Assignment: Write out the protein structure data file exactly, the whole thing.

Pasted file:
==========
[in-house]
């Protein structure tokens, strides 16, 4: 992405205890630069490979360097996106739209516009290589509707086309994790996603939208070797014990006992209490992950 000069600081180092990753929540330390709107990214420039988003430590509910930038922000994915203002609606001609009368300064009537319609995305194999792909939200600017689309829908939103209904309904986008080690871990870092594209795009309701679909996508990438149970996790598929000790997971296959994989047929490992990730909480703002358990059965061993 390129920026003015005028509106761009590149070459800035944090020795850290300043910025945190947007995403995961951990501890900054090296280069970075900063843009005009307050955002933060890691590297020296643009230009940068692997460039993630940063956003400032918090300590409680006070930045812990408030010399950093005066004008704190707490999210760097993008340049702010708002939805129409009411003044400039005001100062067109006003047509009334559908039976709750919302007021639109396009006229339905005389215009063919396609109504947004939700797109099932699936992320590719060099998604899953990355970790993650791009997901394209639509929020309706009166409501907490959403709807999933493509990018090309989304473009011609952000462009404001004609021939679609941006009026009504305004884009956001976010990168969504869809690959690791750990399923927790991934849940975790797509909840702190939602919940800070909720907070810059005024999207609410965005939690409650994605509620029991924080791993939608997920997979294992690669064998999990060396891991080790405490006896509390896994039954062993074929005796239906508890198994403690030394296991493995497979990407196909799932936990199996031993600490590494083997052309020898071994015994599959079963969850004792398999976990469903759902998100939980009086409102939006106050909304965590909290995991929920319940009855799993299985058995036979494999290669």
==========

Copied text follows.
[in-house]
């Protein structure tokens, strides 16, 4: 992405205890630069490979360097996106739209516009290589509707086309994790996603939208070797014990006992209490992950 000069600081180092990753929540330390709107990214420039988003430590509910930038922000994915203002609606001609009368300064009537319609995305194999792909939200600017689309829908939103209904309904986008080690871990870092594209795009309701679909996508990438149970996790598929000790997971296959994989047929490992990730909480703002358990059965061993 390129920026003015005028509106761009590149070459800035944090020795850290300043910025945190947007995403995961951990501890900054090296280069970075900063843009005009307050955002933060890691590297020296643009230009940068692997460039993630940063956003400032918090300590409680006070930045812990408030010399950093005066004008704190707490999210760097993008340049702010708002939805129409009411003044400039005001100062067109006003047509009334559908039976709750919302007021639109396009006229339905005389215009063919396609109504947004939700797109099932699936992320590719060099998604899953990355970790993650791009997901394209639509929020309706009166409501907490959403709807999933493509990018090309989304473009011609952000462009404001004609021939679609941006009026009504305004884009956001976010990168969504869809690959690791750990399923927790991934849940975790797509909840702190939602919940800070909720907070810059005024999207609410965005939690409650994605509620029991924080791993939608997920997979294992690669064998999990060396891991080790405490006896509390896994039954062993074929005796239906508890198994403690030394296991493995497979990407196909799932936990199996031993600490590494083997052309020898071994015994599959079963969850004792398999976990469903759902998100939980009086409102939006106050909304965590909290995991929920319940009855799993299985058995036979494999290669």